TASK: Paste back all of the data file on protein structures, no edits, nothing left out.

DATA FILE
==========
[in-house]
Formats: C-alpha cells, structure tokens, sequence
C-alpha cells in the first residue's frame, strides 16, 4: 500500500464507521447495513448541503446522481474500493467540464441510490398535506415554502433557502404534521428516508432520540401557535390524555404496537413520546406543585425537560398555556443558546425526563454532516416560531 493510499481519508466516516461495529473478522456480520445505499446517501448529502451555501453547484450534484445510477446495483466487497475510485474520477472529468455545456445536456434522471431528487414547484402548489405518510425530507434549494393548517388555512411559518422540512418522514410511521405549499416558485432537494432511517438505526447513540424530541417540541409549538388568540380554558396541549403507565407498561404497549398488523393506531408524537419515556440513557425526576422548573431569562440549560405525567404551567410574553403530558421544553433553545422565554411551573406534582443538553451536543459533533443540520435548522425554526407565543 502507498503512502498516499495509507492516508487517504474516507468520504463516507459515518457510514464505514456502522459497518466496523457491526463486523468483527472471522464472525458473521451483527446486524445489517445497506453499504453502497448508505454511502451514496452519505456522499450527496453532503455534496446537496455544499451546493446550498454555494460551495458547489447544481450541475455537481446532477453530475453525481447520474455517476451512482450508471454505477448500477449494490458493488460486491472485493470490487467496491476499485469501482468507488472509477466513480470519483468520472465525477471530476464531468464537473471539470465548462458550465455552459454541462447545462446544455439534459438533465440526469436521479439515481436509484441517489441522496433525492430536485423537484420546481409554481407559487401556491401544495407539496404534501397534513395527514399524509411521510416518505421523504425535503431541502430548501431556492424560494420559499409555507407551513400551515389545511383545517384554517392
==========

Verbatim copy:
[in-house]
Formats: C-alpha cells, structure tokens, sequence
C-alpha cells in the first residue's frame, strides 16, 4: 500500500464507521447495513448541503446522481474500493467540464441510490398535506415554502433557502404534521428516508432520540401557535390524555404496537413520546406543585425537560398555556443558546425526563454532516416560531 493510499481519508466516516461495529473478522456480520445505499446517501448529502451555501453547484450534484445510477446495483466487497475510485474520477472529468455545456445536456434522471431528487414547484402548489405518510425530507434549494393548517388555512411559518422540512418522514410511521405549499416558485432537494432511517438505526447513540424530541417540541409549538388568540380554558396541549403507565407498561404497549398488523393506531408524537419515556440513557425526576422548573431569562440549560405525567404551567410574553403530558421544553433553545422565554411551573406534582443538553451536543459533533443540520435548522425554526407565543 502507498503512502498516499495509507492516508487517504474516507468520504463516507459515518457510514464505514456502522459497518466496523457491526463486523468483527472471522464472525458473521451483527446486524445489517445497506453499504453502497448508505454511502451514496452519505456522499450527496453532503455534496446537496455544499451546493446550498454555494460551495458547489447544481450541475455537481446532477453530475453525481447520474455517476451512482450508471454505477448500477449494490458493488460486491472485493470490487467496491476499485469501482468507488472509477466513480470519483468520472465525477471530476464531468464537473471539470465548462458550465455552459454541462447545462446544455439534459438533465440526469436521479439515481436509484441517489441522496433525492430536485423537484420546481409554481407559487401556491401544495407539496404534501397534513395527514399524509411521510416518505421523504425535503431541502430548501431556492424560494420559499409555507407551513400551515389545511383545517384554517392